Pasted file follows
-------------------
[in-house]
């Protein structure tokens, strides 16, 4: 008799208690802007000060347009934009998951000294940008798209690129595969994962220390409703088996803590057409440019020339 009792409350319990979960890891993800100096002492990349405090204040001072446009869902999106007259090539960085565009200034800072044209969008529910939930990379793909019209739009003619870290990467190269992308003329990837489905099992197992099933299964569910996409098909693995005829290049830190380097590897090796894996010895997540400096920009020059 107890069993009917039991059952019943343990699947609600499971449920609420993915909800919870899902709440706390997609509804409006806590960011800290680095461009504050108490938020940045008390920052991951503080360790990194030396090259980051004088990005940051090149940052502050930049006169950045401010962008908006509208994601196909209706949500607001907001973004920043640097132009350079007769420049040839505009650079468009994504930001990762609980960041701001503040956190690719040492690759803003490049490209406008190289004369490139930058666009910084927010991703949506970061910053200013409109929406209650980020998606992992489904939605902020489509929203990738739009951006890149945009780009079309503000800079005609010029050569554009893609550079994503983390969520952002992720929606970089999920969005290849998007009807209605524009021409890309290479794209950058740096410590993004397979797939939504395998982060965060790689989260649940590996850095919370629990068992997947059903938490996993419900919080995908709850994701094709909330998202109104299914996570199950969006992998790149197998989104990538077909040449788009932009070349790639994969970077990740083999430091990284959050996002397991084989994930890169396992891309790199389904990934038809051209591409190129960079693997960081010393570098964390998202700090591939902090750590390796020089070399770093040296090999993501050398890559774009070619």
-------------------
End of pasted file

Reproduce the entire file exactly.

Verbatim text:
[in-house]
């Protein structure tokens, strides 16, 4: 008799208690802007000060347009934009998951000294940008798209690129595969994962220390409703088996803590057409440019020339 009792409350319990979960890891993800100096002492990349405090204040001072446009869902999106007259090539960085565009200034800072044209969008529910939930990379793909019209739009003619870290990467190269992308003329990837489905099992197992099933299964569910996409098909693995005829290049830190380097590897090796894996010895997540400096920009020059 107890069993009917039991059952019943343990699947609600499971449920609420993915909800919870899902709440706390997609509804409006806590960011800290680095461009504050108490938020940045008390920052991951503080360790990194030396090259980051004088990005940051090149940052502050930049006169950045401010962008908006509208994601196909209706949500607001907001973004920043640097132009350079007769420049040839505009650079468009994504930001990762609980960041701001503040956190690719040492690759803003490049490209406008190289004369490139930058666009910084927010991703949506970061910053200013409109929406209650980020998606992992489904939605902020489509929203990738739009951006890149945009780009079309503000800079005609010029050569554009893609550079994503983390969520952002992720929606970089999920969005290849998007009807209605524009021409890309290479794209950058740096410590993004397979797939939504395998982060965060790689989260649940590996850095919370629990068992997947059903938490996993419900919080995908709850994701094709909330998202109104299914996570199950969006992998790149197998989104990538077909040449788009932009070349790639994969970077990740083999430091990284959050996002397991084989994930890169396992891309790199389904990934038809051209591409190129960079693997960081010393570098964390998202700090591939902090750590390796020089070399770093040296090999993501050398890559774009070619």